Beirut is struggling with a stinking garbage problem that symbolizes Lebanon’s dysfunctional politics. In remarks published Wednesday by local newspaper An-Nahar, Public Works Minister Ghazi Zeaiter warned that the dumping of trash near Beirut’s airport poses a threat to air travel safety. “Dumping garbage in the vicinity of the airport can adversely affect the temperature of the runway,” he said, adding that it could also attract birds “and this is very dangerous.”
The trash crisis began on July 17, when the Environment Ministry shut down the Naameh landfill (which took in Beirut’s refuse), without securing a substitute location. The landfill was far over-capacity, and nearby residents blockaded the road to protest an expansion. Lebanon’s perpetually-weak and divided government has yet to come up with better alternative dump sites, so the garbage is accumulating in huge piles in Beirut’s streets and along the airport fence.
The government announced unspecified steps to end the crisis, but its previous assurances have all amounted to nothing, and expectations are exceedingly low. Sukleen, the waste management company that services Beirut, has suspended operations several times due to neighborhood protests and the lack of a site to dispose of the garbage. (The closure of the landfill coincided with the ending of the company’s contract with the government, exacerbating the crisis and drawing cries of extortionate foul play.) A ministerial committee tasked with managing solid waste failed to secure new locations to dump the trash on Tuesday and were scheduled to meet again on Wednesday.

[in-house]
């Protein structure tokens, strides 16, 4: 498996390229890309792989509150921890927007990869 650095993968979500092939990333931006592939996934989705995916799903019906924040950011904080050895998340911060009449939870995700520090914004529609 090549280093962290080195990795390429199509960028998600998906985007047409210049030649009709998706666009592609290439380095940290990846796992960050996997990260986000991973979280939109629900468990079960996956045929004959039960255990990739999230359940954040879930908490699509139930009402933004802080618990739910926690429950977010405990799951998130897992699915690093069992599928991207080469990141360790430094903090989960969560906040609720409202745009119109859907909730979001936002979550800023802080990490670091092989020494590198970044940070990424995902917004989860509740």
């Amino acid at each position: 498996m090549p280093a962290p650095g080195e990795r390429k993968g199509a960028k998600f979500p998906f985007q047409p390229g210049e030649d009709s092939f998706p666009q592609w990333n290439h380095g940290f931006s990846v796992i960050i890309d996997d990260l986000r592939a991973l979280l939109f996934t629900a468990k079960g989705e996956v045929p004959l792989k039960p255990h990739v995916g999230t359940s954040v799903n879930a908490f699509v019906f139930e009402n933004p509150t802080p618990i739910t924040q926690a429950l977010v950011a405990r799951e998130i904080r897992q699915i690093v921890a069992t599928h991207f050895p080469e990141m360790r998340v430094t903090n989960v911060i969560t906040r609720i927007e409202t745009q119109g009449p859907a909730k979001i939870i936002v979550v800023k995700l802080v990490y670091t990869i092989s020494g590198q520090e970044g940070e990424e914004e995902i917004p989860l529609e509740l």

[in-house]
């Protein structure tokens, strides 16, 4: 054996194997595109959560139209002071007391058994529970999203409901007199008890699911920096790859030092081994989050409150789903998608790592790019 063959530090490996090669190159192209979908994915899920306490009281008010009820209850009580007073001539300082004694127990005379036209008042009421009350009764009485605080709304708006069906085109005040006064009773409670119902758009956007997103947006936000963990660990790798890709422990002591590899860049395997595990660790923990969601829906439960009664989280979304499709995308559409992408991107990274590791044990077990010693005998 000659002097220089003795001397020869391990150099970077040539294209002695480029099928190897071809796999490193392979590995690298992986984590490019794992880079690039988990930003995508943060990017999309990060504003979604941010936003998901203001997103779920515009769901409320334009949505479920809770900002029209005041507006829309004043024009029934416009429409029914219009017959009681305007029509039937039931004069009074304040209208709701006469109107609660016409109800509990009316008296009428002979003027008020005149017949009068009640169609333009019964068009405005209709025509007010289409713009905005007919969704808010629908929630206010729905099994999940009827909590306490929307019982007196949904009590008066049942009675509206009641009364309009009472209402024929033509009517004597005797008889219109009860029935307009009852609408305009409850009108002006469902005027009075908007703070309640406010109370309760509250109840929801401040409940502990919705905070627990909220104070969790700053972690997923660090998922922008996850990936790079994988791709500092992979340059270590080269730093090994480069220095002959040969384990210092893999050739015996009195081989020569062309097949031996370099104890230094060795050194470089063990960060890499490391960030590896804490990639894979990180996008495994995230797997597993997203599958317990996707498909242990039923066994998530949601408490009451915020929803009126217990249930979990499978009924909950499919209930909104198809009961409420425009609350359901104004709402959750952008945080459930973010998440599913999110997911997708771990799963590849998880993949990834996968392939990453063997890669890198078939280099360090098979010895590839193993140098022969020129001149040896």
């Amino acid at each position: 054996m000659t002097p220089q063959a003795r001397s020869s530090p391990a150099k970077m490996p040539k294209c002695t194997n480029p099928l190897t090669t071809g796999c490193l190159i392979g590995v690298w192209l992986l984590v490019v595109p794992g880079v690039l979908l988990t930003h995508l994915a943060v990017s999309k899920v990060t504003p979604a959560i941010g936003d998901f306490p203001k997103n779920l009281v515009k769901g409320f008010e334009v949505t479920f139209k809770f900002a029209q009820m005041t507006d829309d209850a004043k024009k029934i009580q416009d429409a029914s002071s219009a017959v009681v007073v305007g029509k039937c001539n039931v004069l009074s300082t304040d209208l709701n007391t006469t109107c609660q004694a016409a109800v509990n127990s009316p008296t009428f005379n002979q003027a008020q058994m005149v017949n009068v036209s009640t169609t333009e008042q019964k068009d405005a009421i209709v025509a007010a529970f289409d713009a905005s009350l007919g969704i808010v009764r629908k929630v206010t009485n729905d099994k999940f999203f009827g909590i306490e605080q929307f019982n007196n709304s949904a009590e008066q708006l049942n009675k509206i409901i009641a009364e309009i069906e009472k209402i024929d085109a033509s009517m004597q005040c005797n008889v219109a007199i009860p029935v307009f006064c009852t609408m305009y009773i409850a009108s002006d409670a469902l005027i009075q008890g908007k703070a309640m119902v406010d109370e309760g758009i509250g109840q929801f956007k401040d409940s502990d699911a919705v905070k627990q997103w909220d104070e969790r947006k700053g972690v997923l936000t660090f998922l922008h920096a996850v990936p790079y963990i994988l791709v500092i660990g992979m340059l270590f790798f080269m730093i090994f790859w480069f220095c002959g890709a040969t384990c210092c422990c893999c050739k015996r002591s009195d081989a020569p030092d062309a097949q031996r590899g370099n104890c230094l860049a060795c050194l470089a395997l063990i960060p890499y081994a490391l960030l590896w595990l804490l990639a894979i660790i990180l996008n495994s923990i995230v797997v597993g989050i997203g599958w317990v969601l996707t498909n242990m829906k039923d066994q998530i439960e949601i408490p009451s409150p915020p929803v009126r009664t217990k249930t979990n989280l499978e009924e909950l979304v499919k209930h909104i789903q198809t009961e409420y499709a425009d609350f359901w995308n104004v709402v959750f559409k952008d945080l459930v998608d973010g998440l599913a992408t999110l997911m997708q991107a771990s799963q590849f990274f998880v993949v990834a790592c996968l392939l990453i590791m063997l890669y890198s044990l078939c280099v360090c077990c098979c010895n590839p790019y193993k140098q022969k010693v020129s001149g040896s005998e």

Burning the trash, as some residents are doing, causes acrid smoke and harmful air pollution — hardly a better solution. Suggesting that only long-term way out of this mess will be through a political solution. Residents interviewed by The Daily Star were unanimous in suggesting that the solution to the garbage crisis, and to all the country’s woes, was to elect a new parliament without a trace of the current regime. But most doubted that was likely, because of the population’s blind sectarian allegiance. “If someone relies on a certain [political] party for food, medicine, and employment, he will never go demonstrate [against] the garbage crisis, as he would be demonstrating against the very people who help him,” said shopkeeper Abdel-Kareem.
It’s hard to say which is more noxious: the rotting garbage or the sectarian lawmakers blaming each other while refusing to allow new landfills in their own areas.